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Josh Forstedt – Linked independent master and worker VMs running docker containers together, running BLASTEasy’s modified 1.0.12 Sequence Server with WorkQueue and bench-marking

Derek Caldwell - keeping track of documentation, final presentation,   bench-marking, progress presentations in class, and attending class collaboration meetings. 


Nasser Albalawi - contributed in creating VMs to test benchmarking bench-marking and Creating” Master Machine”, created docker image for the master,  having hands on makeflow and work queue attending class meeting, attending workshops, contributed with writing and presentation.    


Asiedu Owusu-Kyereko - Contributed on making the docker container. Contributed with write-up, bench-marking, and presentation

Special Thanks to John Xu, Sateesh Peri, and Team BLASTEasy.

Project Timeline 



For the following benchmarking bench-marking portion, we had the entire team of 5 people run BLAST queries through our solution. Derek could not get an instance up and running in time, so he was considered to be the ‘outlier’, submitting jobs as a non-worker. This is why there is no core count next to his name in the graph. Nonetheless, Josh was able to start up two Ubuntu instances (4 core each) and satisfy the fifth worker requirement.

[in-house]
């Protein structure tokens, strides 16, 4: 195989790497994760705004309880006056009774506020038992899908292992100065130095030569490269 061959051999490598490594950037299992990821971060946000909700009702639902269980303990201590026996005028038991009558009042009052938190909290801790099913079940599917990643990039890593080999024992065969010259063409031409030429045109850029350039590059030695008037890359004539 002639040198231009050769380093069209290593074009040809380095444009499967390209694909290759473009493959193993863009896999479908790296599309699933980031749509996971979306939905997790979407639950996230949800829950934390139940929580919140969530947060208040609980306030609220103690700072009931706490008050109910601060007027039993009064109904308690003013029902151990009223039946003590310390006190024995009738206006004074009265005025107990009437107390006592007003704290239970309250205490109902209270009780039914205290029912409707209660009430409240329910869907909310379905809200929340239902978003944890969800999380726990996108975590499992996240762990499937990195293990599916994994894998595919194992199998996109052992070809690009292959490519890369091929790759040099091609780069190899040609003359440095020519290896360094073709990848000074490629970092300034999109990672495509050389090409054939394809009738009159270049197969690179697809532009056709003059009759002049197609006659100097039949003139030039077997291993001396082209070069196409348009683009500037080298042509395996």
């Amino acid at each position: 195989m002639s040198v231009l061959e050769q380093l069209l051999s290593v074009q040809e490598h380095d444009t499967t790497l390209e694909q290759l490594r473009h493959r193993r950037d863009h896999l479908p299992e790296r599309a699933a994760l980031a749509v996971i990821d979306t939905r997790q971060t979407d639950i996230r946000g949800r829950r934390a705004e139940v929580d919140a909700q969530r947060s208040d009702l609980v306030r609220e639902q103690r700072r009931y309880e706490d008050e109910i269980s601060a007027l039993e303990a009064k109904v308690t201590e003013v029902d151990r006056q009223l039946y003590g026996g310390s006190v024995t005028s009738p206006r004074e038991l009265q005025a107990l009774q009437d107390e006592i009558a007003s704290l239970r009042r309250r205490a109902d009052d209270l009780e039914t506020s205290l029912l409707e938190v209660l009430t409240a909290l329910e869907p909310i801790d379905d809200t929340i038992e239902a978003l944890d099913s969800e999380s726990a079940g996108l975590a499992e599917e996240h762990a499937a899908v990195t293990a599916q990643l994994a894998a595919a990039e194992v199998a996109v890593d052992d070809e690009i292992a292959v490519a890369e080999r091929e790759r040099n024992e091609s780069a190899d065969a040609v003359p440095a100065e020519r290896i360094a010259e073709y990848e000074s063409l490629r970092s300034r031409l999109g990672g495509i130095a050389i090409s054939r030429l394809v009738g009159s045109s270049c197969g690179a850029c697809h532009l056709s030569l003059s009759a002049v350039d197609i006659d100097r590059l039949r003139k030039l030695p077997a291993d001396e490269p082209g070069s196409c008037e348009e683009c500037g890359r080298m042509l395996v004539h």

For the first nucleotide benchmarkingbench-marking, we took the random generator and had it create sequences from 1000- 500000 sequences long. What we found in the beginning was expected; the smaller the queries the quicker the times. We ended up not being able to break the solution or crash the browser; everything ran fine for the nucleotide sequences. This was not the case with the protein sequences.  


 To benchmark the protein sequences, we used an online random protein sequence generator that only gave us the ability to go from 1 - 100 sequences. In this test, we experienced increasingly diversified times depending on our devices. Those with more RAM in their machines had quicker times, so we recognize by the benchmarking bench-marking process that something is running or processing on the local memory. The following table illustrates our results.